Stressed Australian Charity Workers Have ‘Role Overload’
Monday, 21st April 2008 at 2:26 pm
While many in the Not for Profit sector may have already suspected it now a new Australian study has confirmed that charity workers are some of the most stressed in Australia.
The report called "Work-Life Balance in Australia in the New Millennium: rhetoric versus reality" was written by Canadian academics Dr Linda Duxbury and Dr Chris Higgins and based on research conducted in Australian in 2007 by Beaton Consulting in Melbourne.
The report says Not for Profit workers ranked third highest behind lawyers and accountants in the percentage of those described as having ‘role overload.’
The research says ‘role overload’ occurs when an individual has too much to do and too little time to do it in. It says overloaded people constantly feel rushed and "time crunched".
Some 42 percent of Not for Profit workers and those in education were found to have ‘role overload’ compared with 46 percent of accountants and 54 percent of lawyers.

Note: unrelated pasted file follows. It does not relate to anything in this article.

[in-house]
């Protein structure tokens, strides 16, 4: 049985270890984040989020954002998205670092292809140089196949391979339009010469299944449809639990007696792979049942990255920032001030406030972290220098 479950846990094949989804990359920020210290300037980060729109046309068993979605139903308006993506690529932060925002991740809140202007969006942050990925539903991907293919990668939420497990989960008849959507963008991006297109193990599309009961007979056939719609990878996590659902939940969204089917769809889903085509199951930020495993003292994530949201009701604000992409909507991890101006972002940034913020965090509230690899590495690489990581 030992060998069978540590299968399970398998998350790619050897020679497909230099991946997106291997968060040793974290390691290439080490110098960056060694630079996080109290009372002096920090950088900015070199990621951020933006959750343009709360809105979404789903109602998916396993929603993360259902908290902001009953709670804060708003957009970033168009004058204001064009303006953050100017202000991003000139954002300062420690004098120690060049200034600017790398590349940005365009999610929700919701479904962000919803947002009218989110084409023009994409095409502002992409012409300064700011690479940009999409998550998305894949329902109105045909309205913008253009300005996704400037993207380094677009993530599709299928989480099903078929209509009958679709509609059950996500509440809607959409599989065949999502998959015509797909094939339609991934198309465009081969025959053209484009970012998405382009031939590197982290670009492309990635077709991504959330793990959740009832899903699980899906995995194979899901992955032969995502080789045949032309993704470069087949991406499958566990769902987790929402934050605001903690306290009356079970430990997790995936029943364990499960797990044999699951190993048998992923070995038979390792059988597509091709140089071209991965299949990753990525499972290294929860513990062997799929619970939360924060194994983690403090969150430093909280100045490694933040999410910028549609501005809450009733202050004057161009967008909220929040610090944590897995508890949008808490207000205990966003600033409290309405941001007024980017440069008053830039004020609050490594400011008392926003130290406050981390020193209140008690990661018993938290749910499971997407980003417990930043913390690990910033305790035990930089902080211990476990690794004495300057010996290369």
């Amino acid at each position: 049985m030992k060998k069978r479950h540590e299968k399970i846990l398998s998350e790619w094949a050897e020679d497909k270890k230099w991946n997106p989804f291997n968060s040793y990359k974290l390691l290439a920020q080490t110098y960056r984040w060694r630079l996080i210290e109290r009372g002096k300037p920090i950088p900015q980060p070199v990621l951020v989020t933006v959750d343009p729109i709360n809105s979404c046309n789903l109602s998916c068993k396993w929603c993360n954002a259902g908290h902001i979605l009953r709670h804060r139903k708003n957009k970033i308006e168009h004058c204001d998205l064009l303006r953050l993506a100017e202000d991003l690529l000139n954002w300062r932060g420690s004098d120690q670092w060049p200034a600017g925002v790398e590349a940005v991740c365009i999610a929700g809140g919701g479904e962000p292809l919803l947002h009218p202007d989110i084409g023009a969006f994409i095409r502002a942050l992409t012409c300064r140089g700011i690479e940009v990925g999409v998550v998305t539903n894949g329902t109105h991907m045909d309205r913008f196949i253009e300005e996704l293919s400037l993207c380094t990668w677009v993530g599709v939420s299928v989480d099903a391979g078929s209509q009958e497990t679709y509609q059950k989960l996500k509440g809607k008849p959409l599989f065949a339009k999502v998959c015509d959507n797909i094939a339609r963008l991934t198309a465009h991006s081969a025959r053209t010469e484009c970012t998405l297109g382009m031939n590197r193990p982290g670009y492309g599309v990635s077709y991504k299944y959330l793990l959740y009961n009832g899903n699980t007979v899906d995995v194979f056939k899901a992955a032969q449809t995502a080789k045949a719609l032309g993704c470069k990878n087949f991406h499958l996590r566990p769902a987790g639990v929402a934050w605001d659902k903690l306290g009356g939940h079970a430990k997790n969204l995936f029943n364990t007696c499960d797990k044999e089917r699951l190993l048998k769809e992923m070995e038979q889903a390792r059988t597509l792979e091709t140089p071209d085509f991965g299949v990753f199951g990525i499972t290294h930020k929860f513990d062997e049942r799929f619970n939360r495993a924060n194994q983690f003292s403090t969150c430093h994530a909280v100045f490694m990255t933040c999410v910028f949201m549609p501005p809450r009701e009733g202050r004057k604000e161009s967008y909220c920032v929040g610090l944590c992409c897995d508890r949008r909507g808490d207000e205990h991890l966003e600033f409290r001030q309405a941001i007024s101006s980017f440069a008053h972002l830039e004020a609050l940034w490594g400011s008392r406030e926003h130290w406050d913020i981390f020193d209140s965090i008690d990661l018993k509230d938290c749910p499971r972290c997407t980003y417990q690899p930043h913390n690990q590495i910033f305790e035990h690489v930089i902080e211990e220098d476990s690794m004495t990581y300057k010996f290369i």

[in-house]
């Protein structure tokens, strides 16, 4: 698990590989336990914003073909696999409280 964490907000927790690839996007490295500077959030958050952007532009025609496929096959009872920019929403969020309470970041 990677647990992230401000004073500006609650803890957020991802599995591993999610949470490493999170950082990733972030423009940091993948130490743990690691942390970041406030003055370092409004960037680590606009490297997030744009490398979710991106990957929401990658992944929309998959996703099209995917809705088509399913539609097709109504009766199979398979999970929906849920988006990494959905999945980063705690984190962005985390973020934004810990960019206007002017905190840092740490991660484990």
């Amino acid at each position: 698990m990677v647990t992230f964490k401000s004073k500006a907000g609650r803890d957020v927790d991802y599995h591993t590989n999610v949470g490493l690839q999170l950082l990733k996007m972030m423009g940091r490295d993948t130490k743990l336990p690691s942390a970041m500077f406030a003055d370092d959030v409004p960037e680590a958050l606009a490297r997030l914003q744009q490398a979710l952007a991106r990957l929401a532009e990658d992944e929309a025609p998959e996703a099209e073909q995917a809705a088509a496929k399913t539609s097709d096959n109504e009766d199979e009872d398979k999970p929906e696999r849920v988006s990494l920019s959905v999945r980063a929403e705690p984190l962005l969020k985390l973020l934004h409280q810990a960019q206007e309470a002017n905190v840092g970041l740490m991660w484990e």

The report says across all industries, women with dependents (children or parents and elderly relatives) have the highest levels of ‘role overload’.
Those workers with the highest levels are women in education, Not for Profit, manufacturing, trade and finance and insurance.
It says 57 percent of women with dependents in the Third Sector feel stressed.
As well the workers were asked if they had ‘supportive managers’. Not for Profit managers ranked seventh out of eight industry groups questioned.
The study covered a wide range of work-life balance issues from fertility rates to job satisfaction.
The research also pointed to high levels of ambivalence towards work with almost 25 percent of all groups surveyed reporting that they think of leaving their job at least once a week.
The report and executive summary can be downloaded at www.beaton.com.au